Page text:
Well, friends, if your bicycle event is gonna get upstaged, at least be glad its Mother Nature doing the upstaging and not some dude poppin’ wheelies on a lame sport bike, wearing one of them full-face helmets with a purple mohawk. What? Exactly. As some of you may be aware, in the last few days the raging Angeles National Forest fires have shrouded the entire northeastern portion of Los Angeles County in a haze of smoke.
From Incase’s distro center in Irwindale/Azusa to our homes in Echo Park and beyond, the air is ashen and the daytime sky has taken on an ominous orange tint. The State of California & City of Los Angeles have both issued public service announcements telling citizens to not to breathe when they’re outside. Good luck with that! No sports, no jogging, no dodge ball. It is SKETCHY out there.
Why are we telling you all of this? Keep reading, here’s why!
This past Wednesday, on the eve of the calamity, the Bicycle Film Fest held its much anticipated Bikes Rock event in the quaint little foothills neighborhood of Eagle Rock. [To give you some geographic context, this is less than 3-miles (as the crow flies) from the impending chaos]. Upon arrival I spied a mega-herd of bikes locked to the racks and railings of the Eagle Rock Center. Good sign! I even saw a few homemade bicycle/motorcycles and motorized scooters.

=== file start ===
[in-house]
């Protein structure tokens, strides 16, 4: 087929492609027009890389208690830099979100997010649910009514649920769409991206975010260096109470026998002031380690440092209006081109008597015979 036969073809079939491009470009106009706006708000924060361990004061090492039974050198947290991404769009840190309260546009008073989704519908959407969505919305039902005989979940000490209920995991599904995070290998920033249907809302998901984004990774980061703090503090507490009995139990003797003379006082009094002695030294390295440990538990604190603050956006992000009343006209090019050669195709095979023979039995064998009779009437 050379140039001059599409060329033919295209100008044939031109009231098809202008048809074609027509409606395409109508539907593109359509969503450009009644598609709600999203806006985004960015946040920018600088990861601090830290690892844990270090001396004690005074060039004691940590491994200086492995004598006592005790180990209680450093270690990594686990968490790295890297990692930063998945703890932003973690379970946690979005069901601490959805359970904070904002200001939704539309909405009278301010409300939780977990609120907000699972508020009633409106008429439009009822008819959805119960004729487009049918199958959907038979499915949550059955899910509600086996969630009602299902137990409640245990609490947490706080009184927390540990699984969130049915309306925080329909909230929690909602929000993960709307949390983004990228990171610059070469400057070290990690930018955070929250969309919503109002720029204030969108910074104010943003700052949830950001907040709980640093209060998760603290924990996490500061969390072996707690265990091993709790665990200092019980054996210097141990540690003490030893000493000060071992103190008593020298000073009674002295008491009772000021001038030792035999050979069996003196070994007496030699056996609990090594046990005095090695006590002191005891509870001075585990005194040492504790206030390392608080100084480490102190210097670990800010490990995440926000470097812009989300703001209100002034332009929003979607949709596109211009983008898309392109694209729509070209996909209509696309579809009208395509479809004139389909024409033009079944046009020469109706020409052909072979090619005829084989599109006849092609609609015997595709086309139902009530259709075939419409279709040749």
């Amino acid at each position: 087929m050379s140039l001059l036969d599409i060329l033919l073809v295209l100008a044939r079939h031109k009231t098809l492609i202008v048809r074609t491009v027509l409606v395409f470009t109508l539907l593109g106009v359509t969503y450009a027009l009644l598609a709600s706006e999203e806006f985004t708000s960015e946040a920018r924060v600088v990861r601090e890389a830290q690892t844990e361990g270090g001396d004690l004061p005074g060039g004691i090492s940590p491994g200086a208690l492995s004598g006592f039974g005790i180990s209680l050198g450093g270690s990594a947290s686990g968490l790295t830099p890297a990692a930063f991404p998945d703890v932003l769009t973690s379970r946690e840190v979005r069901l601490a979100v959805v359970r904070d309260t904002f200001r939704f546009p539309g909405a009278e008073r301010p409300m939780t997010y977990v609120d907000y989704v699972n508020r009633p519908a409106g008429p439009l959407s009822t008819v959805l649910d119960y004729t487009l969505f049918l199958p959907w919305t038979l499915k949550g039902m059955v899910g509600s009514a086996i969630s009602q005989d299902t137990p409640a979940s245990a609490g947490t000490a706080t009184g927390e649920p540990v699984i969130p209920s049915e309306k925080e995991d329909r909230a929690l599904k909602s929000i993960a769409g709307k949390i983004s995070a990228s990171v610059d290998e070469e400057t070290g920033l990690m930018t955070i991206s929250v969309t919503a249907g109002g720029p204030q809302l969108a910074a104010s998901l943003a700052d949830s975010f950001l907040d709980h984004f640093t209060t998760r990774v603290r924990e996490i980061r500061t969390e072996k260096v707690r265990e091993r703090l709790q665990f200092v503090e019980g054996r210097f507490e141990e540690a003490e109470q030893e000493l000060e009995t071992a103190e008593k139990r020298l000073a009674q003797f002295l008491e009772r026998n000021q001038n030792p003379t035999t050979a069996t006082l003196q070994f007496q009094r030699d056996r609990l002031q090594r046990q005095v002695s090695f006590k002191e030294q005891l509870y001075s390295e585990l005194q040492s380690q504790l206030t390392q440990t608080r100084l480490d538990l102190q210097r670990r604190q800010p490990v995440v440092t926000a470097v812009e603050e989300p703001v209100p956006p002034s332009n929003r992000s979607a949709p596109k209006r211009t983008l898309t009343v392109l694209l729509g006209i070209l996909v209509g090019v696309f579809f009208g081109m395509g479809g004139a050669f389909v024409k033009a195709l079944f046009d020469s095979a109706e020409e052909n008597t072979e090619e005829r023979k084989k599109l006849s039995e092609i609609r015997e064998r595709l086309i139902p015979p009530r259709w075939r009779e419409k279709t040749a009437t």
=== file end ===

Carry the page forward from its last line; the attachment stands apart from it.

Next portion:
Live music sets were provided by experimental crooners Blank Blue, afro-poppers Extra Golden, and the deep dark garage drones of Deerhunter at its most lugubrious. Keith Morris of the Circle Jerks & Black Flag played intermission DJ sets while Sir David Scott Stone delivered ambient blips & bloops on his mighty Moog synth. It was by any measure a perfect show. The line up was rad, the venue was beautiful, the turnout was mighty and the assembled audience was excited. Nevertheless, it all had a really weird, subdued vibe. Like, a sleepy vibe. Even the photos say so.
The whole night just sort of felt calm. And not calm as in boring, but calm as in ‘calm before the storm’ calm. Despite being a nice summer night, few pedestrians walked the hood and even fewer cars cruised Colorado Blvd. The streets were dead, the air was humid and still. And then, as I departed the show, it hit me—I noticed a windshield in the Bank of America parking lot accumulating a thin film of greasy ash. Spooky. It was the sort of calm that comes before a 160,000 acre raging fire storm.
Thanks to the BFF for hosting the evening’s musical score for catastrophe! And remember, for the next several days if you’re gonna ride your bike—wear a mask or a bandana over your face. You do not wanna get this stuff down your lungs!